.htaccessfiles (or "distributed configuration files") provide a way to make configuration changes on a per-directory basis. A file, containing one or more configuration directives, is placed in a particular document directory, and the directives apply to that directory, and all subdirectories thereof.
An .htaccess file controls how Apache interacts with your site. It is used to alter the requests and modify default behavior without needing to alter the core server configuration files.
.htaccess is as simple as opening a notepad and saving it as
.htaccess. Generally, this file will placed on the
root directory of your website files, but you can use it under multiple different directories. This is especially useful if you're looking to password protect specific directories.
Sometimes even a single error in your
.htaccess file will result in a temporary meltdown of the server, and users will see 500 - Internal Server Error page. So, make sure to always make a backup of your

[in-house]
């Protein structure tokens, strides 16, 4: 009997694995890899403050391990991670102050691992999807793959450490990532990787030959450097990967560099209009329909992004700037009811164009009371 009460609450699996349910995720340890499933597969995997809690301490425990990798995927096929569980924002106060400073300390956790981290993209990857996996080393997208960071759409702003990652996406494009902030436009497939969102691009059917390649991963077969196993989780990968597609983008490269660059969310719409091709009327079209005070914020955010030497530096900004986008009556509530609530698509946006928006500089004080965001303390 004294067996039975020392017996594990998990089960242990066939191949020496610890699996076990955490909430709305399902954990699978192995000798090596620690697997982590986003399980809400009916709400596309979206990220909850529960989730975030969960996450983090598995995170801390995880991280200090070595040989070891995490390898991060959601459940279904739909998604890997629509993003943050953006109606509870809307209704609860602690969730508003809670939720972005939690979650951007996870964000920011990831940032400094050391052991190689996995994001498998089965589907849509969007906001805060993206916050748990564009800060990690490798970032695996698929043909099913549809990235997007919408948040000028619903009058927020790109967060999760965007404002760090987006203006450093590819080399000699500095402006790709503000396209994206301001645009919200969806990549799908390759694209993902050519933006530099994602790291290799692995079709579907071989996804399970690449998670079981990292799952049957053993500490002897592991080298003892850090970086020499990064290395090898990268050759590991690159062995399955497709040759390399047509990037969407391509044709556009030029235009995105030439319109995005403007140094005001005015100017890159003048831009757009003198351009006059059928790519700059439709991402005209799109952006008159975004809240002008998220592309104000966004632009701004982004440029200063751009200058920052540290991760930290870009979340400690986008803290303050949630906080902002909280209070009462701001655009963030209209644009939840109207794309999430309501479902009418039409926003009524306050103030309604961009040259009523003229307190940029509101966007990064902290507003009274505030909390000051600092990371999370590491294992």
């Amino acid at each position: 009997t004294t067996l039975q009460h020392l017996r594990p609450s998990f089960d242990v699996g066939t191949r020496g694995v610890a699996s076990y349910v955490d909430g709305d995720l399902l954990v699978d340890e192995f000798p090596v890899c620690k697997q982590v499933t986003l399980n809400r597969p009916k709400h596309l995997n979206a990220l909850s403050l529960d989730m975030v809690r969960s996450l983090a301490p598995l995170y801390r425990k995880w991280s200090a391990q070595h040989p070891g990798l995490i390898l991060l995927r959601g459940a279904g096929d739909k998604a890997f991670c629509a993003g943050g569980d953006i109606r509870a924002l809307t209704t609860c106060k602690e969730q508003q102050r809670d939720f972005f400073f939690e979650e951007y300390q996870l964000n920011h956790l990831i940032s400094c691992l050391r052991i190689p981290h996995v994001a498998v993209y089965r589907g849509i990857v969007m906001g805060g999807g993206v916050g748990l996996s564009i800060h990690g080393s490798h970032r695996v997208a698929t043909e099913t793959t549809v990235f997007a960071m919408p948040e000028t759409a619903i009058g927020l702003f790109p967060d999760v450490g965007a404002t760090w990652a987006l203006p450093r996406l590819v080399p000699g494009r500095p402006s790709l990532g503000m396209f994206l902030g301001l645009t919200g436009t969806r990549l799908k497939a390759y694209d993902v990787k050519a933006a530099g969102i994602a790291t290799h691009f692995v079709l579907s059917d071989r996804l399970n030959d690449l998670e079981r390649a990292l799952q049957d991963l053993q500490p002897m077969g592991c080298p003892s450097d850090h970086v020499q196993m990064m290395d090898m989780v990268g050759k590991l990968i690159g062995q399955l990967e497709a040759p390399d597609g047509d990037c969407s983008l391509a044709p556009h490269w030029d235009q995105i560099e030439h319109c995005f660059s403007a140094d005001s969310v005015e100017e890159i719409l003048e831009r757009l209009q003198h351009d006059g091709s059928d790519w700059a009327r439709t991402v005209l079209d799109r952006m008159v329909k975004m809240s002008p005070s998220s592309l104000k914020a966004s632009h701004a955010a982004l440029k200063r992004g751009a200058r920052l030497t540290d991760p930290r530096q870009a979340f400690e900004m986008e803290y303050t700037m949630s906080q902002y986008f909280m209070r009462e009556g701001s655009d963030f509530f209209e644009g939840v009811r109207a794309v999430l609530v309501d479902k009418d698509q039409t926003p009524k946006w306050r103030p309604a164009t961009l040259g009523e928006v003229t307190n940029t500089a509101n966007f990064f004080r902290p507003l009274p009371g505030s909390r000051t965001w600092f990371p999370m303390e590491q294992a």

.htaccessfiles before you make a change.
<Directory "/var/www"> AllowOverride All </Directory>
.htaccess files are normally enabled by default. This is controlled by
AllowOverride directive in the
httpd.conf file. This directive can only be placed inside of a
All there are numerous other values that limit configuration of only certain contexts. Some of them are:
# Only allow .htaccess files to override Authorization and Indexes AllowOverride AuthConfig Indexes